Take the 2-minute tour ×
Server Fault is a question and answer site for professional system and network administrators. It's 100% free, no registration required.

I'm the volunteer support and system admin person at a small private school. We need to setup a PCI compliant Windows PC as a virtual terminal for credit card processing.

I've read questionnaire SAQ C-VT and, to quote, this computer needs to be accessed:

"via a computer that is isolated in a single location, and is not connected to other locations or systems within your environment (this can be achieved via a firewall or network segmentation to isolate the computer from other systems)"

Our setup is as follows:

DSL modem from ISP is setup to be a "transparent pipe" with no extra services. That goes into the WAN port of Linksys WRT54-GL running a DD-WRT. The LAN is 192.168.1.x. There are a couple of other WRT54-GL / DD-WRT devices. One is used as a wireless AP and another is a client bridge.

To isolate the VT (virtual terminal) machine, I have another DD-WRT device. Its WAN is connected to a port on the 192.168.1.x LAN. The virtual terminal machine is connected to its LAN which is at 192.168.10.x. The SPI Firewall etc is turned on. It's basically the default DD-WRT gateway setup where the "ISP" is our own LAN.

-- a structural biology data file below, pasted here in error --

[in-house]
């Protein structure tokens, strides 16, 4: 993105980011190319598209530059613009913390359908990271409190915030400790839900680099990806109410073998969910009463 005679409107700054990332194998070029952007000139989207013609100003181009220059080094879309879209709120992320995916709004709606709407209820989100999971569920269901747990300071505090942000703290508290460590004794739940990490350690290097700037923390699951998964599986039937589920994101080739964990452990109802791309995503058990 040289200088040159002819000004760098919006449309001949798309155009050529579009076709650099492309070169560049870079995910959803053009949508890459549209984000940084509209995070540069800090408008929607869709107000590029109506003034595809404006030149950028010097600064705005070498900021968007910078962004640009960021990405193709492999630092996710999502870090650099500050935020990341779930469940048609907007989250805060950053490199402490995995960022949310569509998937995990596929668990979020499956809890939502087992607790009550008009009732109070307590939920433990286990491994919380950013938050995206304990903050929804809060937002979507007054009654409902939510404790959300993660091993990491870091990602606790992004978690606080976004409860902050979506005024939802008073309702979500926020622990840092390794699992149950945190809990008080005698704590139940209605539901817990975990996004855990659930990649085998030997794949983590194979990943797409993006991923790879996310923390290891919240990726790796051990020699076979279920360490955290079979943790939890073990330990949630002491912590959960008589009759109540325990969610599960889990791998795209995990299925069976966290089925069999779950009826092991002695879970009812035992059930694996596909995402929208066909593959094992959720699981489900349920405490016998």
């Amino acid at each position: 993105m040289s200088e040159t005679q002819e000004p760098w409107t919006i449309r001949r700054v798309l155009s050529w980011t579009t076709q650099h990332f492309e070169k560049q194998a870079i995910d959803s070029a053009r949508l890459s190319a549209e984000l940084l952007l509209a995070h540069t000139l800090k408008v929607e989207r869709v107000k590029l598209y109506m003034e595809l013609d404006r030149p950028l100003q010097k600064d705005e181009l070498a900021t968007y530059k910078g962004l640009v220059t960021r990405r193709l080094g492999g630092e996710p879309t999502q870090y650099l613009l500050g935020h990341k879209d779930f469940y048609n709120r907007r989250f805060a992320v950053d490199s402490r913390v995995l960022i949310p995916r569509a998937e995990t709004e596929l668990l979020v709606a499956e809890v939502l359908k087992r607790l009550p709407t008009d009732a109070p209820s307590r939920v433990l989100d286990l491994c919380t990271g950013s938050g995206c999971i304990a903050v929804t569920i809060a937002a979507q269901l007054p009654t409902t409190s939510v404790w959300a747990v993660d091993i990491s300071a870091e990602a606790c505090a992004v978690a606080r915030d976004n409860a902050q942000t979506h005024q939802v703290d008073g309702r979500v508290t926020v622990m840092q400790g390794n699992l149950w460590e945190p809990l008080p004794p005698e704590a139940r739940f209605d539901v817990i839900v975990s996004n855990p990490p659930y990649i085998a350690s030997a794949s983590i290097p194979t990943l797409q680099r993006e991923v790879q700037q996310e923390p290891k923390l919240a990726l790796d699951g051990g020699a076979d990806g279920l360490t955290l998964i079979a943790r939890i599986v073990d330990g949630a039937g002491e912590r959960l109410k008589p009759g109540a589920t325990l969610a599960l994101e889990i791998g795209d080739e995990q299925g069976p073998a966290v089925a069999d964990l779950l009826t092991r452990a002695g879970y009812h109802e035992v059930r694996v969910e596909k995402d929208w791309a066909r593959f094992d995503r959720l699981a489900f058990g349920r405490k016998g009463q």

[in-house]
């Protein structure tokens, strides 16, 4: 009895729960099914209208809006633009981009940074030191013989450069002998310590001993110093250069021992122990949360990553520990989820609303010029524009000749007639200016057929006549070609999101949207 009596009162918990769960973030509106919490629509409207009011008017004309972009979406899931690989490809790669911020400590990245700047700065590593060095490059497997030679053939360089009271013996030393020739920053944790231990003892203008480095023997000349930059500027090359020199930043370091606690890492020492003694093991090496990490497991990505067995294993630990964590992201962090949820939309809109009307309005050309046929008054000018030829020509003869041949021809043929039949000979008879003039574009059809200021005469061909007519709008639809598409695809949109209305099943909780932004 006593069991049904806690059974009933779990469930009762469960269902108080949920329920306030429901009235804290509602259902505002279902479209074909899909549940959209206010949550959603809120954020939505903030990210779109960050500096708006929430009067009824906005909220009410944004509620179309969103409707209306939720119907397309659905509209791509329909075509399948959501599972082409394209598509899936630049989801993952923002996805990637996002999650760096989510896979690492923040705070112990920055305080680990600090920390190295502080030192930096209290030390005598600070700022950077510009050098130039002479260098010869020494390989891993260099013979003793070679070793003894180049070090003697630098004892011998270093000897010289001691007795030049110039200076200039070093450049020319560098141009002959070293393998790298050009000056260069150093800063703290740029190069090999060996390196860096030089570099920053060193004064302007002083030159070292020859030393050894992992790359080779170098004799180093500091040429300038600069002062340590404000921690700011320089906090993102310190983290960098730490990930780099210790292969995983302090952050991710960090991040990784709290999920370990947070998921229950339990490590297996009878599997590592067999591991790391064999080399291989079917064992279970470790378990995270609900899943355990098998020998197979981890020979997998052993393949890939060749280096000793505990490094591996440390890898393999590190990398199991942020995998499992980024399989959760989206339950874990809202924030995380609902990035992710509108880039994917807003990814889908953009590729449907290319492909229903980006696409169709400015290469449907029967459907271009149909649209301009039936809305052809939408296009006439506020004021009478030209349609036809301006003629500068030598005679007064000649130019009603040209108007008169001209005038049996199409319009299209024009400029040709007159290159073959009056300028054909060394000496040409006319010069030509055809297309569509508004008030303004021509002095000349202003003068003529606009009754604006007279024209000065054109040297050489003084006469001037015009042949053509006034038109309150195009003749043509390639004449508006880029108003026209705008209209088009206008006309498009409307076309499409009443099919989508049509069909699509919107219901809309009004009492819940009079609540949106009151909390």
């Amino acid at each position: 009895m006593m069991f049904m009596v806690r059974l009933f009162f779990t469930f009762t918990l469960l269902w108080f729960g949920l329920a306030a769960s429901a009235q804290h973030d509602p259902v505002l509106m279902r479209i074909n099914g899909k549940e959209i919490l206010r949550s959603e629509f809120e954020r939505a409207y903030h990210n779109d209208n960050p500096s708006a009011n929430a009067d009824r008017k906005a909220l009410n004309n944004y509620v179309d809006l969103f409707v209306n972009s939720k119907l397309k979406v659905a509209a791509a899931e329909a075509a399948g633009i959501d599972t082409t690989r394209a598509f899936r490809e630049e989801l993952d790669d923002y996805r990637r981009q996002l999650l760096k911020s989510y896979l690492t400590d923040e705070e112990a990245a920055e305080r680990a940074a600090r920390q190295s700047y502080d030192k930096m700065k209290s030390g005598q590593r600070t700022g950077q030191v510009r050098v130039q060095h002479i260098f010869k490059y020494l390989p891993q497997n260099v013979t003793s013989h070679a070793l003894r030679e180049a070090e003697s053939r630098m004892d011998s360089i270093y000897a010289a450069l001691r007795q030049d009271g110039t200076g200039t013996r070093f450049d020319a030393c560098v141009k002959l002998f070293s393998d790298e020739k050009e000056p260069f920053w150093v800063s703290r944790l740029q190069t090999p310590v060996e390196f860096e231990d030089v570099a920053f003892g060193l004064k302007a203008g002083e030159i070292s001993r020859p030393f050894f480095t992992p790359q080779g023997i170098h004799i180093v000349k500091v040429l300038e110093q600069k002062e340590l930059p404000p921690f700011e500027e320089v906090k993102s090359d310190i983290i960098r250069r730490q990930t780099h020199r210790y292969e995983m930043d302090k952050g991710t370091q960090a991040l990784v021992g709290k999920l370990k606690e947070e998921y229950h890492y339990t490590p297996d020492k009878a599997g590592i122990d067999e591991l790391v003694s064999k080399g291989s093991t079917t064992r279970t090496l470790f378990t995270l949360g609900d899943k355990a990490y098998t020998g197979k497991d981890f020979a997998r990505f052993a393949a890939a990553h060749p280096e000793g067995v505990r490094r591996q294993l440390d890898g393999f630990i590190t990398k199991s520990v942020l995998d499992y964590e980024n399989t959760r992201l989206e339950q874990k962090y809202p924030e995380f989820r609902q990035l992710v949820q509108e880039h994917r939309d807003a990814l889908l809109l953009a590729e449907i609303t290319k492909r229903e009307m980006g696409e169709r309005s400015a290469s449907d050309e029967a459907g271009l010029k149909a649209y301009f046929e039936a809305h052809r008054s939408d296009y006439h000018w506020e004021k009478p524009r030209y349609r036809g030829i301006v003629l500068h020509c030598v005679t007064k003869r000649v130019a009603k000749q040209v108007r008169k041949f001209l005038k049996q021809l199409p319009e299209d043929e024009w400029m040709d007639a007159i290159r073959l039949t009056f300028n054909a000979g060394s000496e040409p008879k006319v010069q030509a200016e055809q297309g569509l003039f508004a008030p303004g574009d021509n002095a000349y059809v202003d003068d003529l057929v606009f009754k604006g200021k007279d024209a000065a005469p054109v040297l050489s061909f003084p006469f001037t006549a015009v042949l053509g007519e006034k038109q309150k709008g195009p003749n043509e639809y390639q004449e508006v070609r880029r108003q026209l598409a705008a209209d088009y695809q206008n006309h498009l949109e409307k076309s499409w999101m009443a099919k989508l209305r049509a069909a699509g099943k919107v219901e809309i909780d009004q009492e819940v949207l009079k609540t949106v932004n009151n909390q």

That's working. All incoming traffic to the VT machine is blocked, including from our own LAN. The VT can access the internet BUT, and here's the problem, it can also ping any of the computers on the 192.168.1.x LAN. I think I need to stop that.

I'm guessing that I could do something with the Static Routing table in the VT machine's DD-WRT device. I need to route anything going to 192.168.1.x other than the gateway which is to or something like that. That's where I'm stuck at the end of my knowledge.

Or ... do I need to get yet another DD-WRT so the network is "balanced". Maybe I need to have the internet from the DSL going into a DD-WRT which has only two devices on its LAN i.e., two other DD-WRTs, one for the main LAN and one for the VT. I think that would do but I'd like to avoid the extra cost and complexity if I don't need it.


share|improve this question
Cripes, if you're going for PCI compliance, I'm not sure it's a great idea to be running a poorly-supported alternate firmware on your router. –  EEAA Dec 3 '12 at 3:50
You'd be better to use a VLAN for this, but I don't remember if the WRT54GL had a VLAN-capable switch. –  Michael Hampton Dec 3 '13 at 19:00

Your Answer


By posting your answer, you agree to the privacy policy and terms of service.

Browse other questions tagged or ask your own question.